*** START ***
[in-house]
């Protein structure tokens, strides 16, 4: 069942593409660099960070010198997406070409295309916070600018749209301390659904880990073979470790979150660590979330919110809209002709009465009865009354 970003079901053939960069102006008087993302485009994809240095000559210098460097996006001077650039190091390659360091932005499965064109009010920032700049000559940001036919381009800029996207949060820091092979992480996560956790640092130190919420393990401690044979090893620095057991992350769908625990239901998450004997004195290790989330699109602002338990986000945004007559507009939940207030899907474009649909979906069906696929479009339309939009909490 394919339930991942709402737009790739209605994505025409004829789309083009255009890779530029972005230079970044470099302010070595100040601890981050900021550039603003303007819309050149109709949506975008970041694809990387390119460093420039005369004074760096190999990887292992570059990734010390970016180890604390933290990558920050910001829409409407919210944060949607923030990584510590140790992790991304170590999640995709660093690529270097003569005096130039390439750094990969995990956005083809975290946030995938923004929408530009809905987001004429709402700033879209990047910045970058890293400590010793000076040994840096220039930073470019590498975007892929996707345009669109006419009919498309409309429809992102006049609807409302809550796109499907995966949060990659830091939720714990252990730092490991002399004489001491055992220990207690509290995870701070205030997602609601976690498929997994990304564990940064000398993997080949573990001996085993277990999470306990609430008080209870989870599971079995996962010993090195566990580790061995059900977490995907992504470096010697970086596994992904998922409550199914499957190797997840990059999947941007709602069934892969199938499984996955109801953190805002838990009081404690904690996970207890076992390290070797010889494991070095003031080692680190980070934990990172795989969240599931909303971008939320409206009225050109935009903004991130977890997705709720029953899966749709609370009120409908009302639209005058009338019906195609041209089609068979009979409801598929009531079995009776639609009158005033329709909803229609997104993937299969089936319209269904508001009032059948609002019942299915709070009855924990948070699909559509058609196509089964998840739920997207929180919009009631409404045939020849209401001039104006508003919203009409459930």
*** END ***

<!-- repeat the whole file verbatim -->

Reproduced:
[in-house]
């Protein structure tokens, strides 16, 4: 069942593409660099960070010198997406070409295309916070600018749209301390659904880990073979470790979150660590979330919110809209002709009465009865009354 970003079901053939960069102006008087993302485009994809240095000559210098460097996006001077650039190091390659360091932005499965064109009010920032700049000559940001036919381009800029996207949060820091092979992480996560956790640092130190919420393990401690044979090893620095057991992350769908625990239901998450004997004195290790989330699109602002338990986000945004007559507009939940207030899907474009649909979906069906696929479009339309939009909490 394919339930991942709402737009790739209605994505025409004829789309083009255009890779530029972005230079970044470099302010070595100040601890981050900021550039603003303007819309050149109709949506975008970041694809990387390119460093420039005369004074760096190999990887292992570059990734010390970016180890604390933290990558920050910001829409409407919210944060949607923030990584510590140790992790991304170590999640995709660093690529270097003569005096130039390439750094990969995990956005083809975290946030995938923004929408530009809905987001004429709402700033879209990047910045970058890293400590010793000076040994840096220039930073470019590498975007892929996707345009669109006419009919498309409309429809992102006049609807409302809550796109499907995966949060990659830091939720714990252990730092490991002399004489001491055992220990207690509290995870701070205030997602609601976690498929997994990304564990940064000398993997080949573990001996085993277990999470306990609430008080209870989870599971079995996962010993090195566990580790061995059900977490995907992504470096010697970086596994992904998922409550199914499957190797997840990059999947941007709602069934892969199938499984996955109801953190805002838990009081404690904690996970207890076992390290070797010889494991070095003031080692680190980070934990990172795989969240599931909303971008939320409206009225050109935009903004991130977890997705709720029953899966749709609370009120409908009302639209005058009338019906195609041209089609068979009979409801598929009531079995009776639609009158005033329709909803229609997104993937299969089936319209269904508001009032059948609002019942299915709070009855924990948070699909559509058609196509089964998840739920997207929180919009009631409404045939020849209401001039104006508003919203009409459930």